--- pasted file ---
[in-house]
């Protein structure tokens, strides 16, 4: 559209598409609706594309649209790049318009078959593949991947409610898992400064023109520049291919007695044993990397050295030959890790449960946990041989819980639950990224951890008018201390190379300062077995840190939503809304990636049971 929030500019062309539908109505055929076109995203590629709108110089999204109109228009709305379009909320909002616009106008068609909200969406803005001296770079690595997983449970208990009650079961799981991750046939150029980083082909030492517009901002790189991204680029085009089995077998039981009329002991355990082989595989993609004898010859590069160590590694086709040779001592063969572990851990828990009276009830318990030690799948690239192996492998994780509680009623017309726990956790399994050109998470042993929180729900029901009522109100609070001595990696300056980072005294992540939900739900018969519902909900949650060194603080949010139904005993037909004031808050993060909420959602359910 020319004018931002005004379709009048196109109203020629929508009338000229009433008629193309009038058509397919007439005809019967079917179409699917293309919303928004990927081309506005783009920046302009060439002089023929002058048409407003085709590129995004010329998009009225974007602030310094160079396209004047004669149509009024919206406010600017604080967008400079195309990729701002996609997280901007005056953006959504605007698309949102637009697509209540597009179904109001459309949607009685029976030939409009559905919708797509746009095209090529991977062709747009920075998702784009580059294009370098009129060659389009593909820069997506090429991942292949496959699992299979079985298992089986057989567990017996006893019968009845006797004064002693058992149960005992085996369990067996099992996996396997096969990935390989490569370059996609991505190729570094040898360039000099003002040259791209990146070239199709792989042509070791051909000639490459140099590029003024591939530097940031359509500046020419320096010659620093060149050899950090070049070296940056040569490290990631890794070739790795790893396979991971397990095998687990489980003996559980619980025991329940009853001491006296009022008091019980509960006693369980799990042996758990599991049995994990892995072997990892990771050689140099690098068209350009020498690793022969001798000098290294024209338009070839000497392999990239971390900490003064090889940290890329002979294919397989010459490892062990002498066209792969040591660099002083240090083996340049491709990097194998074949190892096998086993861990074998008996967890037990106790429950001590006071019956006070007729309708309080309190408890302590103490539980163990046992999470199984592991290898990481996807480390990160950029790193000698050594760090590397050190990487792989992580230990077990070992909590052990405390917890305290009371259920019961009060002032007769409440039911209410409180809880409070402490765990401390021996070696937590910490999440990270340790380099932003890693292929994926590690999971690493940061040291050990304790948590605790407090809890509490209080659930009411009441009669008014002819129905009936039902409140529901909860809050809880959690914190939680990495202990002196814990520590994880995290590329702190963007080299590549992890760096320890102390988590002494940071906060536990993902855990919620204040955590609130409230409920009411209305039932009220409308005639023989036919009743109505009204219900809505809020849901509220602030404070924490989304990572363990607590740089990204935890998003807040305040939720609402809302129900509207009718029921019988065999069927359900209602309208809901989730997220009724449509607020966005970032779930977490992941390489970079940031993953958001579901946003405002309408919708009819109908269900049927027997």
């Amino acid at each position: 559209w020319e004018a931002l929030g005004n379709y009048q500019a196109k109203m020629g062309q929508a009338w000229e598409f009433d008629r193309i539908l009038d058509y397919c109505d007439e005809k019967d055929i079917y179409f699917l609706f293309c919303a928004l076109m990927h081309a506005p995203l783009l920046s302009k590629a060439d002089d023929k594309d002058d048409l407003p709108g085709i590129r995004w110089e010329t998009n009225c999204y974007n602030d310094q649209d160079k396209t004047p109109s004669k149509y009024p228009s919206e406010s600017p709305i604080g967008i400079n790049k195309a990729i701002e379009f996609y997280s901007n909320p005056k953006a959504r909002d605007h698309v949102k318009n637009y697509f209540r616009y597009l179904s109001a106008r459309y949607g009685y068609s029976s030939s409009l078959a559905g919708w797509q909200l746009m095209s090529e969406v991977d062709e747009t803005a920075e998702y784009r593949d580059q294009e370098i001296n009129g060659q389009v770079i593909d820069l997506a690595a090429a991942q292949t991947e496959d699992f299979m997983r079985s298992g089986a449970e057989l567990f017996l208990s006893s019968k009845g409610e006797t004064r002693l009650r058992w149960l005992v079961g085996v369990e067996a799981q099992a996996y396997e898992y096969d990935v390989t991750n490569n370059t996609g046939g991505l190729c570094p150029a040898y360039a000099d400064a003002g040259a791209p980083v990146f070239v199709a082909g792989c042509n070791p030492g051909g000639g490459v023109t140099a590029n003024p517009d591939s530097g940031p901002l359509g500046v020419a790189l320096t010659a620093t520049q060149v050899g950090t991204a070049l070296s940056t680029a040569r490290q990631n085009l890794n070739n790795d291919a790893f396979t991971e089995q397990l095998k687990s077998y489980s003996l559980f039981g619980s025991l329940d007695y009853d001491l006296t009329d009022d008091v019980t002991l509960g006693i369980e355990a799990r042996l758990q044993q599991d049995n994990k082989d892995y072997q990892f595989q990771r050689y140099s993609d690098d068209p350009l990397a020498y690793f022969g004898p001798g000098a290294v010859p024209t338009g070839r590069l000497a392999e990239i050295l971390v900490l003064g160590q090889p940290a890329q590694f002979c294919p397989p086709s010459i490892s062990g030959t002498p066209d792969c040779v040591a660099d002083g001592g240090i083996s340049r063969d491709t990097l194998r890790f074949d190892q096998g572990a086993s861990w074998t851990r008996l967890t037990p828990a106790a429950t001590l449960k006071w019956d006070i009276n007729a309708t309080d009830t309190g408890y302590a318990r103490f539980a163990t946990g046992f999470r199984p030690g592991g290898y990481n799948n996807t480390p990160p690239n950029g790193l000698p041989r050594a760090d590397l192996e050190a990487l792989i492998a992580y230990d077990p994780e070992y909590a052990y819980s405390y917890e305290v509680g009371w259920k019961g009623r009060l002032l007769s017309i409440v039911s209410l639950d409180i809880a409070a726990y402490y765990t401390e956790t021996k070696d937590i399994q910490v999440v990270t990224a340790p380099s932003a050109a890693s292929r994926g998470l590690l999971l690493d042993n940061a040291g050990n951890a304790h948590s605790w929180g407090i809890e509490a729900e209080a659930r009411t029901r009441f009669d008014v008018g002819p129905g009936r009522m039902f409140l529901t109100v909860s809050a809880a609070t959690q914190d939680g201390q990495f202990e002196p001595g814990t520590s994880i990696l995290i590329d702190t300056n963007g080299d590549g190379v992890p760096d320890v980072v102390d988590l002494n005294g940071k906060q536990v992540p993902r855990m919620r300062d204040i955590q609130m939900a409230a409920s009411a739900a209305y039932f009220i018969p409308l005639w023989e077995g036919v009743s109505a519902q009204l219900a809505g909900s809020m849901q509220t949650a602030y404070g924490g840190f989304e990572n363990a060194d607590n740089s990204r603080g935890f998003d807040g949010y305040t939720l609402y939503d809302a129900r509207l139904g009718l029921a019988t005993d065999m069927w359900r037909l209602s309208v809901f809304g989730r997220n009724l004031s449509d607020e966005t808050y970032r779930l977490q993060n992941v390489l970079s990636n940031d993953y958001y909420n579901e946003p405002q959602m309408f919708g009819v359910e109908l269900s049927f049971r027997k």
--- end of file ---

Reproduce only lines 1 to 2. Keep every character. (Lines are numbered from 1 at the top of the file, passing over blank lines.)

[in-house]
């Protein structure tokens, strides 16, 4: 559209598409609706594309649209790049318009078959593949991947409610898992400064023109520049291919007695044993990397050295030959890790449960946990041989819980639950990224951890008018201390190379300062077995840190939503809304990636049971 929030500019062309539908109505055929076109995203590629709108110089999204109109228009709305379009909320909002616009106008068609909200969406803005001296770079690595997983449970208990009650079961799981991750046939150029980083082909030492517009901002790189991204680029085009089995077998039981009329002991355990082989595989993609004898010859590069160590590694086709040779001592063969572990851990828990009276009830318990030690799948690239192996492998994780509680009623017309726990956790399994050109998470042993929180729900029901009522109100609070001595990696300056980072005294992540939900739900018969519902909900949650060194603080949010139904005993037909004031808050993060909420959602359910 020319004018931002005004379709009048196109109203020629929508009338000229009433008629193309009038058509397919007439005809019967079917179409699917293309919303928004990927081309506005783009920046302009060439002089023929002058048409407003085709590129995004010329998009009225974007602030310094160079396209004047004669149509009024919206406010600017604080967008400079195309990729701002996609997280901007005056953006959504605007698309949102637009697509209540597009179904109001459309949607009685029976030939409009559905919708797509746009095209090529991977062709747009920075998702784009580059294009370098009129060659389009593909820069997506090429991942292949496959699992299979079985298992089986057989567990017996006893019968009845006797004064002693058992149960005992085996369990067996099992996996396997096969990935390989490569370059996609991505190729570094040898360039000099003002040259791209990146070239199709792989042509070791051909000639490459140099590029003024591939530097940031359509500046020419320096010659620093060149050899950090070049070296940056040569490290990631890794070739790795790893396979991971397990095998687990489980003996559980619980025991329940009853001491006296009022008091019980509960006693369980799990042996758990599991049995994990892995072997990892990771050689140099690098068209350009020498690793022969001798000098290294024209338009070839000497392999990239971390900490003064090889940290890329002979294919397989010459490892062990002498066209792969040591660099002083240090083996340049491709990097194998074949190892096998086993861990074998008996967890037990106790429950001590006071019956006070007729309708309080309190408890302590103490539980163990046992999470199984592991290898990481996807480390990160950029790193000698050594760090590397050190990487792989992580230990077990070992909590052990405390917890305290009371259920019961009060002032007769409440039911209410409180809880409070402490765990401390021996070696937590910490999440990270340790380099932003890693292929994926590690999971690493940061040291050990304790948590605790407090809890509490209080659930009411009441009669008014002819129905009936039902409140529901909860809050809880959690914190939680990495202990002196814990520590994880995290590329702190963007080299590549992890760096320890102390988590002494940071906060536990993902855990919620204040955590609130409230409920009411209305039932009220409308005639023989036919009743109505009204219900809505809020849901509220602030404070924490989304990572363990607590740089990204935890998003807040305040939720609402809302129900509207009718029921019988065999069927359900209602309208809901989730997220009724449509607020966005970032779930977490992941390489970079940031993953958001579901946003405002309408919708009819109908269900049927027997």